Who Needs MSG?

MSG — monosodium glutamate — is an old processed food villain that flashed across the screen in a commentary just published in the Journal of Medicinal Foods. The commentary raises a question in its title: “How safe is monosodium glutamate? Exploring the link to obesity, metabolic disorders, and inflammatory disease.” Satisfactory answers are tough to find.

Digging through the evidence on MSG is spectacularly unsatisfying — like pulling a loose thread on a sweater. FDA has a FAQ that essentially tells us it’s everywhere and nobody’s pinned any safety issues on it yet. That FAQ is an artifact of an old battle over the safety of MSG. An expert analysis by the Federation of Societies for Experimental Biology (FASEB) in 1995 concluded that MSG is safe when “eaten at customary levels” although there may be a subgroup of sensitive but otherwise healthy individuals who react badly to food with MSG.

But abundant animal research links MSG to triggering obesity. In fact, MSG-induced obesity is an animal model used for the study of obesity interventions. A study in the American Journal of Clinical Nutrition found a significant association between MSG consumption and excess weight in Chinese adults. Of course, cause and effect remains to be proven. We wonder if anyone will garner the resources to do a real experiment on this presumed safe food ingredient to settle the question.

Glutamate is naturally abundant in food we routinely eat. It’s responsible for the umami flavor that makes us crave savory foods like cheeses and cured meats. We first encounter umami in breast milk. Because glutamate confers a savory flavor we crave, it’s one of the most widely used additives in our food supply. Those Nacho Cheese Doritos use MSG blended with other flavors to fuel a craving that some people cannot resist.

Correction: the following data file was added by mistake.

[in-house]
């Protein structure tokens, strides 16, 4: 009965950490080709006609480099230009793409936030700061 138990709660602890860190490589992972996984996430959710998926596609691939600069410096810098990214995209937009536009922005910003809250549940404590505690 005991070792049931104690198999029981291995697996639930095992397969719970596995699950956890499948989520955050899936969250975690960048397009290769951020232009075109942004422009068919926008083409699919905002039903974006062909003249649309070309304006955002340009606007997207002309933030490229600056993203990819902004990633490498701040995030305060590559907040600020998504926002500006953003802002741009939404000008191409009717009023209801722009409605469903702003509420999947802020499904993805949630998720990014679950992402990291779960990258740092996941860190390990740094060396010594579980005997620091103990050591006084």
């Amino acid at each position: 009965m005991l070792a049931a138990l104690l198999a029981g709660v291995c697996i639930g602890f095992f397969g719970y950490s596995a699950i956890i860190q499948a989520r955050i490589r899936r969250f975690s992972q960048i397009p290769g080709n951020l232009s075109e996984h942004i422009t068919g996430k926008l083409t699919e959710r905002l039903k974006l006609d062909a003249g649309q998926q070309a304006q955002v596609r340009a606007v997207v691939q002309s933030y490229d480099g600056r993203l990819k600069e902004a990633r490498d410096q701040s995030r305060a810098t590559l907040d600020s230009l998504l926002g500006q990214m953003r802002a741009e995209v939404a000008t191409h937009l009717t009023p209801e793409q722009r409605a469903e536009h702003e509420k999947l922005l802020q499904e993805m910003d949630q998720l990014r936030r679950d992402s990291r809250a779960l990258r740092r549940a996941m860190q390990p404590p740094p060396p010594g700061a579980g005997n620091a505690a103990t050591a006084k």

MSG makes its way into processed food under many different labels: spices and flavoring, yeast extract, soy extract, protein isolate. Legally, though, processed foods with any ingredients that naturally contain MSG are barred from putting the words “No MSG” on their label. 

Glutamate is not essential. You’ll likely get it in natural whole foods. But adding it is a shortcut for people who want to sell you more processed foods. You can live quite well — arguably better — without any MSG added to the food you eat.

Click here to read the commentary in the Journal of Medicinal Foods. Click here for the study in the American Journal of Clinical Nutrition. Click here for FDA’s FAQ on MSG. Click here and here for more background on MSG.

Umami, photograph © Pewari / flickr

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